What happened in 1938?

That year they evacuated all the Jews from Alsace-Lorraine. So we all became refugees and had to move to western France – several hundred families. We moved to a city called Angoulême. At first it was very hard, even though we received financial assistance from the municipality as refugees, because the evacuation was an official process. After quite a long time my father found work as a merchant in the markets. My mother stayed at home and I went to a girls’ school. There, too, we had a nice home, thanks to my mother, who managed to make the miserable apartment look more aesthetic.

What changed after France was occupied by the Germans in 1940?

We Jews who were left in the Occupied Zone faced a very difficult situation, which included anti-Jewish orders issued by the Germans. At first a curfew was imposed, and Jews were forbidden to leave home after six o’clock in the evening. Jews were also dismissed from their jobs. In July 1942, all the Jews above the age of six had to wear yellow stars – something that was very hard for me as a 10-year-old. My parents had to register with the municipality and

the police because we weren’t considered French and we didn’t have citizenship. This was part of the order requiring all Jews to have word “juif” (“Jew”) stamped on their identity cards. I spoke at the police station because my father’s French wasn’t very good. We received the yellow star at the municipality in return for clothing vouchers. Each of us was given two stars in return for three vouchers each – something that meant that we couldn’t buy clothes or shoes for several months.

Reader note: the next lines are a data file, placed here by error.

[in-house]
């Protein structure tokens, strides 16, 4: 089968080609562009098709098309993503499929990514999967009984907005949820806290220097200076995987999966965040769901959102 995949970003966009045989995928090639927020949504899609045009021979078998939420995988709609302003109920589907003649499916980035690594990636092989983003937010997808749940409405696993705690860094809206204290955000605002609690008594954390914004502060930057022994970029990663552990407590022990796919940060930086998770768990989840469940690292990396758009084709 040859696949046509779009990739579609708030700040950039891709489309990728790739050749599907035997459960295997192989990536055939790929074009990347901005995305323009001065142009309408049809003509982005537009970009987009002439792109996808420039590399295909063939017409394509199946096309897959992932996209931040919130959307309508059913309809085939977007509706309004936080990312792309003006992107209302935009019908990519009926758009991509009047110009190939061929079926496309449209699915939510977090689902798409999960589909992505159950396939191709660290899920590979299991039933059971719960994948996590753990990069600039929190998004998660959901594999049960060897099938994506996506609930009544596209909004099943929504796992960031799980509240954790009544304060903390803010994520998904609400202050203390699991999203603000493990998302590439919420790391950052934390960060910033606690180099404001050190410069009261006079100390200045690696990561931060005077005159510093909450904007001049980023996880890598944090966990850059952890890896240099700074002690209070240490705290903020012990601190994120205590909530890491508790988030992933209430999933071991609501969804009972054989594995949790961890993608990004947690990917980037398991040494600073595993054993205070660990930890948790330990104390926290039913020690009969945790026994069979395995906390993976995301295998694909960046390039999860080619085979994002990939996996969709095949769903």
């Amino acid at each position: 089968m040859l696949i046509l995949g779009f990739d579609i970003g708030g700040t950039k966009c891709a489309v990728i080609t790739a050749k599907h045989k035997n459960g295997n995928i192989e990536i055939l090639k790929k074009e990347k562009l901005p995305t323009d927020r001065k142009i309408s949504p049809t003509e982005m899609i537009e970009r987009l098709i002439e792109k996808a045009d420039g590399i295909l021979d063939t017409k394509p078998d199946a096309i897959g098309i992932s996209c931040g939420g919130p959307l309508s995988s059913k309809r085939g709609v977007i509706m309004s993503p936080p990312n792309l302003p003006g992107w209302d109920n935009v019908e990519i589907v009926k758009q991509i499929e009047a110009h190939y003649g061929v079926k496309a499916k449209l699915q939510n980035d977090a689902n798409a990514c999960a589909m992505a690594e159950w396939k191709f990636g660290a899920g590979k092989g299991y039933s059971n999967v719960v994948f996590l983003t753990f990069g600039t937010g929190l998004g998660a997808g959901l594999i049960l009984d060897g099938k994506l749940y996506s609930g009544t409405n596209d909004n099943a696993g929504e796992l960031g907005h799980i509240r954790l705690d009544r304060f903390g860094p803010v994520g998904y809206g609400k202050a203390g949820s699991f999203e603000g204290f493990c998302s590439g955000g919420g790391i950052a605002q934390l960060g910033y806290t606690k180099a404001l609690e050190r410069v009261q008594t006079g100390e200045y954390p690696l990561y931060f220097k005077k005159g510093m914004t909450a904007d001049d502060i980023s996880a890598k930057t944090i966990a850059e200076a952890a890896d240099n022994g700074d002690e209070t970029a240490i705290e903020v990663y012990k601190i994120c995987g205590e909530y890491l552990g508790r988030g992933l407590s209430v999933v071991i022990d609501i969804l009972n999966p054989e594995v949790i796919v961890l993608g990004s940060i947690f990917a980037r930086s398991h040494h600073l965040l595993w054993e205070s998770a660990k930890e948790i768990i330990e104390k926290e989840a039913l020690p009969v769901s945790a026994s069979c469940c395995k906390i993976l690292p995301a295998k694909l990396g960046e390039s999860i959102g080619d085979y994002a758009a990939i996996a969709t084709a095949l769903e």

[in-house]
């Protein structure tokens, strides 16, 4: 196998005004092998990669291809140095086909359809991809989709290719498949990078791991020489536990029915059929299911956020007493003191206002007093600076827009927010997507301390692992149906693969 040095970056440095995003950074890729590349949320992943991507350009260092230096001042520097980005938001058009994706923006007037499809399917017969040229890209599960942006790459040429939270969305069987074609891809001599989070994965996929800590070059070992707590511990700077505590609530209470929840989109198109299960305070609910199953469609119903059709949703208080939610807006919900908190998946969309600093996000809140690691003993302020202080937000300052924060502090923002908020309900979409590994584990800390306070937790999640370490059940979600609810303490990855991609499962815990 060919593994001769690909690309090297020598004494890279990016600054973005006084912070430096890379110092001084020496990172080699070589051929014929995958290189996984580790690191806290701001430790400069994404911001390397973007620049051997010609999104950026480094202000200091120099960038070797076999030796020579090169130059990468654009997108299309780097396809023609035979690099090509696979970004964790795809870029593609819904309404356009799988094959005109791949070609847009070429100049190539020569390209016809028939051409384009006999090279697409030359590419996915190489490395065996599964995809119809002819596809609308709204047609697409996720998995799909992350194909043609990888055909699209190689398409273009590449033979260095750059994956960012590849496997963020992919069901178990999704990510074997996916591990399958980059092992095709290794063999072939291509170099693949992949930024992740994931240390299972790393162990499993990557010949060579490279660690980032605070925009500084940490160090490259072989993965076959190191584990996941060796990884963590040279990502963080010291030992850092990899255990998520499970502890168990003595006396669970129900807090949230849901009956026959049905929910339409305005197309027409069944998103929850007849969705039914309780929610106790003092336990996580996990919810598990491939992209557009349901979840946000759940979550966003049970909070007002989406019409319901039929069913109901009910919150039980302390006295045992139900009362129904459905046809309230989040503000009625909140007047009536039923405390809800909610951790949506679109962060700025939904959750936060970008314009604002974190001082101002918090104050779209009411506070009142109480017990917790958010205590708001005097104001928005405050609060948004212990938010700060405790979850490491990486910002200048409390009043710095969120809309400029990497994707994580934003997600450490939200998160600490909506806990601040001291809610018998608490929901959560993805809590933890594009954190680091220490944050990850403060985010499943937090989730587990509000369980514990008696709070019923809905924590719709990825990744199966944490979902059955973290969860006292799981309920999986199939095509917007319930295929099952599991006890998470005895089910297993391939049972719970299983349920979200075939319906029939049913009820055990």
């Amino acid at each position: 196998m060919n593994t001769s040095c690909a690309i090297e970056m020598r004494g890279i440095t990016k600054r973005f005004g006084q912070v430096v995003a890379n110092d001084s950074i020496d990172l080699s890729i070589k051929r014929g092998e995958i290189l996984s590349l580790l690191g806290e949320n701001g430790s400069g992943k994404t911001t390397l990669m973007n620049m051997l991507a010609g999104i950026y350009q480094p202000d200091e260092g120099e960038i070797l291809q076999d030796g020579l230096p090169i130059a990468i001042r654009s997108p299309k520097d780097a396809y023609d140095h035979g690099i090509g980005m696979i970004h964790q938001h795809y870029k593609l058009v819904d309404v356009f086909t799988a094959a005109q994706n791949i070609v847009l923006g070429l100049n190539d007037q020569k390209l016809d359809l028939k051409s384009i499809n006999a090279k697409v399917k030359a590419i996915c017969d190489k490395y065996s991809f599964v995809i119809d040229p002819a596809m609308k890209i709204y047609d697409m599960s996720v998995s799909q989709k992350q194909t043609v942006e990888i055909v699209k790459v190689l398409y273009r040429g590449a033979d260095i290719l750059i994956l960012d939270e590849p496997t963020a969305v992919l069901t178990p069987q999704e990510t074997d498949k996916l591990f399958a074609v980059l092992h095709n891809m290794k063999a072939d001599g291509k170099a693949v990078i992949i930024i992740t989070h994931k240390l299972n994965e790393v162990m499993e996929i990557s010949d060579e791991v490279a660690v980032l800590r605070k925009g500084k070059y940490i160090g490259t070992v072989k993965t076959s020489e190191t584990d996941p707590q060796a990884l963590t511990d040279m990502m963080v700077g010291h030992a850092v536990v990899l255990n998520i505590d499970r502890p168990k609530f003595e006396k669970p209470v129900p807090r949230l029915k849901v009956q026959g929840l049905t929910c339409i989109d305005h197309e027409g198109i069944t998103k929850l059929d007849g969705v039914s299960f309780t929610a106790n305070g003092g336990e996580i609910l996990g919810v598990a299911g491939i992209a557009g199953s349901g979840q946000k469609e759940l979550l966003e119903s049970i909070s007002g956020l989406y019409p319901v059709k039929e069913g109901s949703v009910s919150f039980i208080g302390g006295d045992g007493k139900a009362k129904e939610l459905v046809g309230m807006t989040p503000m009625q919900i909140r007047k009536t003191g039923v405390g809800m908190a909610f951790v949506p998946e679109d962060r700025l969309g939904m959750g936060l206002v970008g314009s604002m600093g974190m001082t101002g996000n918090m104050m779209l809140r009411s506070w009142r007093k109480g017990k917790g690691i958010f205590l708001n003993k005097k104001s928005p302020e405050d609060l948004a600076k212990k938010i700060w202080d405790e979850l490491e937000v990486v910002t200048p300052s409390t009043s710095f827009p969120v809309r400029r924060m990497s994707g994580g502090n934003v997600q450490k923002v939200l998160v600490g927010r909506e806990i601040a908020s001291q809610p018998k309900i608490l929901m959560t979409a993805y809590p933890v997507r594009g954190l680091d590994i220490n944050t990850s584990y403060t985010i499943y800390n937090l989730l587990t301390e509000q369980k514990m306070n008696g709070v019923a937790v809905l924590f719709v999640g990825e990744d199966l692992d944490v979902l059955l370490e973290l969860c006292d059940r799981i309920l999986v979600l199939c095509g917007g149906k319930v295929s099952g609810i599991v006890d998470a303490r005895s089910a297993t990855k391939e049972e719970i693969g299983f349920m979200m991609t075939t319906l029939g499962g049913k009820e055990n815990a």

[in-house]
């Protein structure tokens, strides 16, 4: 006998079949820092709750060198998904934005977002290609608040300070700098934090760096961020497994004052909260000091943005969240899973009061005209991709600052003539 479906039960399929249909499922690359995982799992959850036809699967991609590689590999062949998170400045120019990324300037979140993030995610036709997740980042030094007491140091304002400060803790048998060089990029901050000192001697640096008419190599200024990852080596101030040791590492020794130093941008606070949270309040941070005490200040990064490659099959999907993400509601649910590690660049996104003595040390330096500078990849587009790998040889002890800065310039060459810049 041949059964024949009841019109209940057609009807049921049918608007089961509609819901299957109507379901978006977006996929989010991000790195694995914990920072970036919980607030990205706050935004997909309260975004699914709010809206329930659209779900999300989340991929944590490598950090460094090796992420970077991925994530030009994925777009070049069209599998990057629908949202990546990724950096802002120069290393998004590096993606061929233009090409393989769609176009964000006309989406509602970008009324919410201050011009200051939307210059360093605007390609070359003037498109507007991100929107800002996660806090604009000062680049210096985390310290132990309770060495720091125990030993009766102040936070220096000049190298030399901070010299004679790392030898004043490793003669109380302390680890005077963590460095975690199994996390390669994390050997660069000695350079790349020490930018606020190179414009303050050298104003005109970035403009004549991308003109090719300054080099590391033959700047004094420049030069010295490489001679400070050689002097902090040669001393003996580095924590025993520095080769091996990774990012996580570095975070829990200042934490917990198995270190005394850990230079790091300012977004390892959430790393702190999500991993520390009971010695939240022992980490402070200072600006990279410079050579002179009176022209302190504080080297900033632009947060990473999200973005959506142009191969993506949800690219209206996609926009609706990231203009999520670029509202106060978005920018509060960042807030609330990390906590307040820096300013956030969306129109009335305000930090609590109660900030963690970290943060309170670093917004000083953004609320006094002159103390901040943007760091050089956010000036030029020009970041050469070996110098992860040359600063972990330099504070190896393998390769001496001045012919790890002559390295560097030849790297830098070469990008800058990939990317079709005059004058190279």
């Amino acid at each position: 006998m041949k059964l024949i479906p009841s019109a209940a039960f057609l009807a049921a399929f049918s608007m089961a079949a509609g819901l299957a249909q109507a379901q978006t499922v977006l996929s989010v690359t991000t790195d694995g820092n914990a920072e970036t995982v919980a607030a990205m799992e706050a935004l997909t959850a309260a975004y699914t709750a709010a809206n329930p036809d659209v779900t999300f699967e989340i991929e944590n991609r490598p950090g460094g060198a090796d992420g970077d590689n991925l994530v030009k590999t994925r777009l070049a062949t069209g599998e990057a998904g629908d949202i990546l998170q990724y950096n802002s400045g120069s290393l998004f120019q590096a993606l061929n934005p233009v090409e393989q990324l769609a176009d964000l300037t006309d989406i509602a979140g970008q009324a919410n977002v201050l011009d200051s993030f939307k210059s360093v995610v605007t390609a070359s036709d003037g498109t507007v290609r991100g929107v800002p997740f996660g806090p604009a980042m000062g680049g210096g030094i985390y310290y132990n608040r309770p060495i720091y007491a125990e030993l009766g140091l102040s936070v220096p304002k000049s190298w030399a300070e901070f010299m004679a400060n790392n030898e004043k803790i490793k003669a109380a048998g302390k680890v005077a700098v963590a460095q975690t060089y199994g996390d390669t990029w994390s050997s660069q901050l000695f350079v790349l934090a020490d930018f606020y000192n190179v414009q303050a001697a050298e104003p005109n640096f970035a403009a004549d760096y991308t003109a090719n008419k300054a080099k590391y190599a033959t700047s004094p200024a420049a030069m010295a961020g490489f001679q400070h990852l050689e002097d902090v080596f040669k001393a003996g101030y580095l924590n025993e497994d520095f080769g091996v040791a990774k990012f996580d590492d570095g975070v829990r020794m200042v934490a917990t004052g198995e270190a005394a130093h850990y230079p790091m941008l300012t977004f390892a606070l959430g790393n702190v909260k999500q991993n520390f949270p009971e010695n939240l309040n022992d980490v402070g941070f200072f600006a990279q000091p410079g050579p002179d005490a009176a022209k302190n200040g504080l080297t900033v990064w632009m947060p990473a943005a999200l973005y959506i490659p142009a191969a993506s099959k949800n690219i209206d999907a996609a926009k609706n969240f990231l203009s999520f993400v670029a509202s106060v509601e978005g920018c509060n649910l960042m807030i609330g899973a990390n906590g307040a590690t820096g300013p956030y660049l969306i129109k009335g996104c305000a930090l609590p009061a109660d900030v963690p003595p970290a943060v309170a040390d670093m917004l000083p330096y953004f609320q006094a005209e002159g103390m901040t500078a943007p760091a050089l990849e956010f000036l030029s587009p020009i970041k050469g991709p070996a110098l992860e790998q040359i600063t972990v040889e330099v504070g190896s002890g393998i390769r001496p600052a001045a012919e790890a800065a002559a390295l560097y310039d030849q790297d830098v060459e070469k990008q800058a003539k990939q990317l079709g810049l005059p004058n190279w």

How did you react to the order to wear the yellow star?

The first day when I wore the yellow star to school, I saw that some girls were hiding their stars with their books or bag. I was never ashamed and I never hid it. Maybe I was naïve and unaware of how serious the situation was. That same day, the teacher moved the girls with the yellow star to the edge of the class and ignored us. This really annoyed me, but I managed to concentrate on my studies, and particularly on the exam for moving on to high school. Three weeks later, at the end of June, they began to expel all the Jewish children from school, but I was lucky. The teacher told my parents that I was allowed to take the exam because of my achievements at school. School continued until nearly the end of July, but they told us at the beginning of the month that we couldn’t go to school anymore.

What other rules were imposed on you and on the other Jews in France?

One order prohibited Jews from entering public places – swimming pools, parks, cinemas, libraries. That impinged on our way of life. Until then my mother used to take me and my sister on Thursdays to the public baths to prepare for Shabbat. I couldn’t continue to borrow books from the library as I had done before. The librarian, with whom I had been friendly, made this clear to me one day when I went to the library with the yellow star to borrow some books. “Give me the books and get out of here. You can’t come back.” I asked her why and she said, “You have a yellow star.” I sat on the steps and started to cry.